Relapse is complicated. Whether it happens soon after you first achieve sobriety or years into recovery, it can be a devastating experience. Research into shame and guilt surrounding addiction, however, tells us that beating ourselves up after a slip-up is detrimental to our recovery and increases the likelihood of future relapse. Instead, it is important to brush yourself off and determine what there is to learn from your relapse before moving forward. No matter how many times you have relapsed, with the right tools and support, your next shot at sobriety might just be the one that sticks. Here are some of the most important lessons to take away from relapse:
Relapse is Normal
Relapse is extremely common in recovery. This is not to say that relapse is necessary, and many people become sober without ever relapsing. For those that do, however, it can be comforting to know that you are not alone, and many people who struggle with addiction relapse once or multiple times before finding lasting recovery. Relapse may happen because problems and stressors arise in your life and you have not yet developed the tools needed to cope, but many times relapse occurs when all seems to be going well. People in early sobriety often experience a honeymoon period in which they can feel nearly invincible in their freedom from addiction. This false sense of security can lead to relapse by causing us to let our guards down and allow thoughts of “just having one” to creep in.
You are Not a Failure
Relapsing can feel like the biggest letdown to yourself and others. Addiction on its own can sometimes feel like a moral failing, and when relapse occurs it becomes even easier to believe that you are a bad or unworthy person. The truth is that you simply haven’t been given all the tools you need to succeed. Imagine being told to build a house with wood and nails, but no hammer. You may be able to get a bit accomplished with an immense amount of effort, but eventually, you will have to give up because you don’t have the tools necessary to complete your goal. After relapsing, it is time to assess what tools you are using to maintain your sobriety and determine how you can seek help with acquiring the right strategy for success.
All Your Work Wasn’t for Nothing
Many times, when people in addiction recovery relapse, they believe that all the progress they have made up until that point no longer counts. This way of thinking is yet another way of putting yourself down and discrediting all your hard work. Even after relapse, every day that you stayed sober was a victory on its own, and you should feel proud of what you have accomplished up until this point. Whether you were sober for a week or three years, you undoubtedly learned a great deal during your time in sobriety. You may have discovered what lifestyle changes encourage your sobriety and what triggers to avoid going forward. Once you have brushed yourself off after relapse, take the time to consider your sobriety by writing down what worked for you and what didn’t, and make the necessary changes in order to move forward.
A Reminder of Why You Want To Be Sober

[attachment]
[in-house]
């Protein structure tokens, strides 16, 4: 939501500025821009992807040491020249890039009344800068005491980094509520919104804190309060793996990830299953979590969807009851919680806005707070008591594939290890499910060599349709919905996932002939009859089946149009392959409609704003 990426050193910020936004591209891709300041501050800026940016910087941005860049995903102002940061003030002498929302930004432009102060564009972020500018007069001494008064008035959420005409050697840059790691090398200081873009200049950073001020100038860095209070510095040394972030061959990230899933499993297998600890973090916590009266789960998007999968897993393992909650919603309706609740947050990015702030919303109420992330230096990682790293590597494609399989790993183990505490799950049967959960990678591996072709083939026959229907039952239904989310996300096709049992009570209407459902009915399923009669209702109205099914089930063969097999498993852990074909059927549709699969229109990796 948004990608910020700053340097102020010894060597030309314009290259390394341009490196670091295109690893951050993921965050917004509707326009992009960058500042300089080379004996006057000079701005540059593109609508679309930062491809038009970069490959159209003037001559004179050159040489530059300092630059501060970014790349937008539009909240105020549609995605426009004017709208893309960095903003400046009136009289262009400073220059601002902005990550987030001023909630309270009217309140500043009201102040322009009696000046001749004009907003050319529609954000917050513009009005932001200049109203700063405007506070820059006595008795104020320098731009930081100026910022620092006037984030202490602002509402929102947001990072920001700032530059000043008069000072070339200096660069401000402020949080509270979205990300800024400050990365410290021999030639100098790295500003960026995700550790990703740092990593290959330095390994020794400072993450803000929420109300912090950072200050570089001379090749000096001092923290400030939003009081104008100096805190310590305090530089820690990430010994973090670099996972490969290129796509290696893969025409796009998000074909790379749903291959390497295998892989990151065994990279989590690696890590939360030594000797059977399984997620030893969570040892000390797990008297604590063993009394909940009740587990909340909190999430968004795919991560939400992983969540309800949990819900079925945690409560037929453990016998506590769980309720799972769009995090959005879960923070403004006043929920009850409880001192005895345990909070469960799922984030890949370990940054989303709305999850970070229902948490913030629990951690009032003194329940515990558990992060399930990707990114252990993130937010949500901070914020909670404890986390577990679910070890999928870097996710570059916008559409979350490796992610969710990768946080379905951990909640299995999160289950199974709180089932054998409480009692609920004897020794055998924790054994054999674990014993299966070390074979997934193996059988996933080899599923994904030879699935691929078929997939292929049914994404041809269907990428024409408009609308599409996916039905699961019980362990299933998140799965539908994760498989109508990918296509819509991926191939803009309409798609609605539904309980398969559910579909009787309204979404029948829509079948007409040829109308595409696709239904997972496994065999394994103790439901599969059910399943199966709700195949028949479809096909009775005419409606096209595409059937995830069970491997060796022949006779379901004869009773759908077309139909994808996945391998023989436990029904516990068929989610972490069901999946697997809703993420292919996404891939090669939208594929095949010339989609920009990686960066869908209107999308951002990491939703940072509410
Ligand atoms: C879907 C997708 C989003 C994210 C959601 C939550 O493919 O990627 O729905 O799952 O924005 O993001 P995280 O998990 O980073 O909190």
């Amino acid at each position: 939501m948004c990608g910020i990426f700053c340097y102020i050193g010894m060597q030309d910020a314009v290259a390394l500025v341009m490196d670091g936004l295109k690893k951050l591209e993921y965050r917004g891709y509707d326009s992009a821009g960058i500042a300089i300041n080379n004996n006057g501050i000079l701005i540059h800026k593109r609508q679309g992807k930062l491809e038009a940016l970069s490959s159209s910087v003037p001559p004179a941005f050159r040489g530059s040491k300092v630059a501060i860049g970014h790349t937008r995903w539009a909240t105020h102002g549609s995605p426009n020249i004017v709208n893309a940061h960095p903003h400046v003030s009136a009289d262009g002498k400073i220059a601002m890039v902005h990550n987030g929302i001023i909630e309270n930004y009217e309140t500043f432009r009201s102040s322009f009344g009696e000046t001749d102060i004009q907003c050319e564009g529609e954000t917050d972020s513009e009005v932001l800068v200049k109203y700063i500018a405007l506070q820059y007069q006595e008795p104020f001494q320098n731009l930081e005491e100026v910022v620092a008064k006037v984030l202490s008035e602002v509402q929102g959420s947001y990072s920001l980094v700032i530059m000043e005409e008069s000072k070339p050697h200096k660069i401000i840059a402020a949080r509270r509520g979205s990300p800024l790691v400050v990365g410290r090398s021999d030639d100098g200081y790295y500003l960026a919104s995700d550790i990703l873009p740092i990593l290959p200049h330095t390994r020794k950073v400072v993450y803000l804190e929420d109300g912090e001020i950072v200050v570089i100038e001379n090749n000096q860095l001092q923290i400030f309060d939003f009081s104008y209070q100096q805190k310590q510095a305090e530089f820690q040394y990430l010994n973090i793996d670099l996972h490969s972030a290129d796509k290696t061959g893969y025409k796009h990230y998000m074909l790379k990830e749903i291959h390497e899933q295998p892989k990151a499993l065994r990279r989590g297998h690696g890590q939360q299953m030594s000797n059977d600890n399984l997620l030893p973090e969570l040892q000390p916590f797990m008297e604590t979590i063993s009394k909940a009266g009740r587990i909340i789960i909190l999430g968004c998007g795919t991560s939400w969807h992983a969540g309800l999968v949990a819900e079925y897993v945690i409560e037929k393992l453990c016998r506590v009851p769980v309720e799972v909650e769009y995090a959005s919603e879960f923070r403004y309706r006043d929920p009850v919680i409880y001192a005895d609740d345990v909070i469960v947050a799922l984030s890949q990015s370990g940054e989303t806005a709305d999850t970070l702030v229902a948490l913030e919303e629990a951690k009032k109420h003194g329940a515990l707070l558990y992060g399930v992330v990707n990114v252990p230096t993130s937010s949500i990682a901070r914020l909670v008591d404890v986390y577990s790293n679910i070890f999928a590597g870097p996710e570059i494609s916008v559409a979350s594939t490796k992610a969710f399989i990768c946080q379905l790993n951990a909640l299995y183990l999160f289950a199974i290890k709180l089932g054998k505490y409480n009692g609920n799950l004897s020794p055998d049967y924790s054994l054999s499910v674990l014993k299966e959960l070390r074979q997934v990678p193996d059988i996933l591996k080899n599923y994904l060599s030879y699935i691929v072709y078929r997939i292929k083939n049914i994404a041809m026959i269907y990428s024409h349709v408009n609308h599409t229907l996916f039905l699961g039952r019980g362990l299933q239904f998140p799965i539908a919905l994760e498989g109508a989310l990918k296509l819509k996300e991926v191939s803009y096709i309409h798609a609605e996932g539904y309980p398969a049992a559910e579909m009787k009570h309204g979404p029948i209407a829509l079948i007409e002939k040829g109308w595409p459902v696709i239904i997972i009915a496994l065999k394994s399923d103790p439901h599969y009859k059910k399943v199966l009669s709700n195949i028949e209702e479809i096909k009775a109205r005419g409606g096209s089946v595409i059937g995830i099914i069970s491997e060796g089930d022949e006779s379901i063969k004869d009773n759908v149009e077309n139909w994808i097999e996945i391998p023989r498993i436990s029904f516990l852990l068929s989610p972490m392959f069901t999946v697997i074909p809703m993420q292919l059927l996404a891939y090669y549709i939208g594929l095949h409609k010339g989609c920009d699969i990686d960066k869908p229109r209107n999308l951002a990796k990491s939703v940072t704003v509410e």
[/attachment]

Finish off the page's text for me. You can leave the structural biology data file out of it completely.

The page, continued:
Relapse can last for one day, a couple of months, or even years, depending on the severity of your fall off the wagon. No matter the length of your slip up, when it is over you are likely going to have to face all the repercussions of substance abuse that led you into recovery in the first place. You may have hurt those you love, failed to show up to work, or created some other sort of wreckage- even a short relapse may have serious consequences. While dealing with the effects of your relapse can be incredibly stressful in the days and weeks that follow as you attempt to put the pieces of your life back together, it can also be a great reminder of why a sober lifestyle is the greatest gift you can give yourself. Instead of allowing relapse to make you feel hopeless and defeated, you can use the experience to renew your motivation and avoid slip-ups in the future. You now know for certain that a sober life is a better life, and you can focus all your energy on success this time around without feeling like you may be missing out.
You can Help Others
Experiencing relapse provides you with the wisdom you need to help others in recovery. While you should prioritize your own sobriety above all when you are in the beginning stages of recovery, once you have a good amount of sober time under your belt, you can use your experience with relapse to advise others on what they should avoid. It can be incredibly inspiring to hear a firsthand account of relapse recovery and eventual success as proof that a sober lifestyle means a happier, more fulfilling life.
If you have experienced relapse, you are not alone. Now is the time to renew your commitment to your sobriety and seek help in gaining the tools you need to succeed. At Burning Tree, we know addiction treatment is not one-size-fits-all, and everyone is fighting a unique battle. We specialize in treating clients with a history of relapse, employing a wide range of successful techniques and methodologies in a compassionate environment. Here you will find a culture of honesty and accountability in which you will learn a new way to live, and ultimately foster a lifetime of sobriety and wellness. For more information, call us now at 866-287-2877.